Francisco González: "Banks must play an important role in promoting financial literacy"
At a meeting today in Paris BBVA Chairman Francisco González emphasized that “financial literacy should be promoted in all stages of life, starting with the very young, and it should form part of educational curricula.” During the launch of the OECD PISA report on financial literacy, he pointed out that “financial education is a priority in our Responsible Business Plan” and added that “about 2.4 million people –customers and non-customers- have benefited from our educational programs.” Since 2010 BBVA has helped the OECD with funding for the PISA report on the financial literacy shown by 15-year-old students from 18 countries.
In his address during the presentation of the OECD’s PISA report in Paris, Mr. González insisted that financial literacy is of immense value to society and individuals. “It helps people and families to make well-informed decisions and that always means better decisions.”
He pointed out that in recent years governments have been paying greater attention to financial education. However the task of educating people to make well-informed decisions should not depend entirely on those responsible for educational policy, regulators and financial supervisors. He believes that banks also have an important role to play in promoting financial literacy.
Consistent savers and responsible debtors
He said, “Financial education can help with personal finances, improve risk management, boost savings and strengthen financial systems. Financial literacy creates consistent savers and responsible debtors.”
Mr. González explained that BBVA is working for a better future for people: “This is our vision and it’s based on our particular business model of principle-adjusted return: principles that entail integrity, transparency and prudence,” he underscored.
This model explains why, during the crisis, BBVA required no public aid, never received a material fine and its reputation was never at risk in any country, he said. Moreover, he underlined that “BBVA practices Responsible Banking. People are truly the center of gravity in our banking activities, from the time we design a new product until we deliver it to our customers.”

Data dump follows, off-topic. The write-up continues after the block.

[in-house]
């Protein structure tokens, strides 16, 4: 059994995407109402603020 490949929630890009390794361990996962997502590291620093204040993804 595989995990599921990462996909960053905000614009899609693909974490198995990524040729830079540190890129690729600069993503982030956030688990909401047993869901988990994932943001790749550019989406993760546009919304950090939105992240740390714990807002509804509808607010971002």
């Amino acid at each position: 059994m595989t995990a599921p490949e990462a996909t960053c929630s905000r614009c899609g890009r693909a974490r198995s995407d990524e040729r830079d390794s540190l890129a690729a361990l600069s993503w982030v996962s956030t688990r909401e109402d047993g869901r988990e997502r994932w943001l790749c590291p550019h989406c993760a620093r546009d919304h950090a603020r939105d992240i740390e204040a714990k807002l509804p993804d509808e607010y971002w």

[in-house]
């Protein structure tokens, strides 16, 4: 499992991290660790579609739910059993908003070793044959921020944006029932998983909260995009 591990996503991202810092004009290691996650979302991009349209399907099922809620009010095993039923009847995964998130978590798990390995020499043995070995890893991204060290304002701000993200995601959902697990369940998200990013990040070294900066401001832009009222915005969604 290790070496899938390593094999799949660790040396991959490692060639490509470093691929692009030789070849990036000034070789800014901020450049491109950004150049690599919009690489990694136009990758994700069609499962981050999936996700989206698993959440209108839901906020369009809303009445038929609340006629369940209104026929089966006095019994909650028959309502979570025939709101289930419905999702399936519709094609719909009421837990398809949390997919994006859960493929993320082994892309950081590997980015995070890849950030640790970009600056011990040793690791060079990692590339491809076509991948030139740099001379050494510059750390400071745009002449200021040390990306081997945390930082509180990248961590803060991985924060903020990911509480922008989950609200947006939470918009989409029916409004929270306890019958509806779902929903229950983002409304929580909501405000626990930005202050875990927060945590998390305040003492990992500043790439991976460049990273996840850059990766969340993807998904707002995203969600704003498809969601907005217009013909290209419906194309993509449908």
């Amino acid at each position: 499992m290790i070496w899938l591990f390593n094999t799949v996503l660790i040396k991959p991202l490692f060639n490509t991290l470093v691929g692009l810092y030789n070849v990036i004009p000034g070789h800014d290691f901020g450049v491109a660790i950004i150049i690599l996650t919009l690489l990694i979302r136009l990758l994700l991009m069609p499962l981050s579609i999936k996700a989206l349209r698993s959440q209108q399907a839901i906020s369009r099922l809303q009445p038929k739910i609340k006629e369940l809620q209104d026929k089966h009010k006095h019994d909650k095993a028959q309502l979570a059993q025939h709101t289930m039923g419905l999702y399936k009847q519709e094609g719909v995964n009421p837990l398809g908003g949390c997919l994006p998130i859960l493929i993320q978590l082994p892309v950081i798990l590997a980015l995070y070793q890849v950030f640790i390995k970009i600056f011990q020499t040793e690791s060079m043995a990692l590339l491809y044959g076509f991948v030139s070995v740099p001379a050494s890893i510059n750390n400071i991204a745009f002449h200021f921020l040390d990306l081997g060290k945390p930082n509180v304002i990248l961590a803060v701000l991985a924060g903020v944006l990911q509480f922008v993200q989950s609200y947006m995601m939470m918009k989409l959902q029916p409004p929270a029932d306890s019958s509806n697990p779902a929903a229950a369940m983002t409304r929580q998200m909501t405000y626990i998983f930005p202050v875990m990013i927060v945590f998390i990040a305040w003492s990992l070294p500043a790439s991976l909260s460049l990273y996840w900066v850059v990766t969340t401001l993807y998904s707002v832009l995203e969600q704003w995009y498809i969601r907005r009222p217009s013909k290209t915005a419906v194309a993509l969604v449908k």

“One of the essential factors in this endeavor is to do everything possible so are customers can make well-informed decisions. And we achieve this through the transparency and clarity of our products and services, and by promoting financial education,” added Mr. González.
“That’s why financial literacy is one of the priorities in our Responsible Business Plan. From the time we began in 2008 until its conclusion in 2016, we will have invested more than €60 million in financial education,” he underlined.
About 2.4 million people (customers and non-customers) have benefited from BBVA’s educational programs in four areas. The first area refers to the education of the youngest group. It encourages the promotion of values associated with the use of money (“Future Values”). The second covers the responsible incorporation of unbanked segments in emerging countries (“Forward with your Future”). The third area deals with financial education on pension plans (“My Retirement”). And the last area contains training programs for small companies (SMEs).
Apart from sponsoring special programs, BBVA takes part in collaborative projects that help the educational ecosystem to continue moving ahead. For this reason Mr. González recognized the OECD’s involvement in this area and appreciated the opportunity to participate in financial literacy at a global level.
Financial education in Spain according to the PISA Report
The PISA report, which is published every three years, included for the first time an evaluation of the financial literacy of 15-year-old students.
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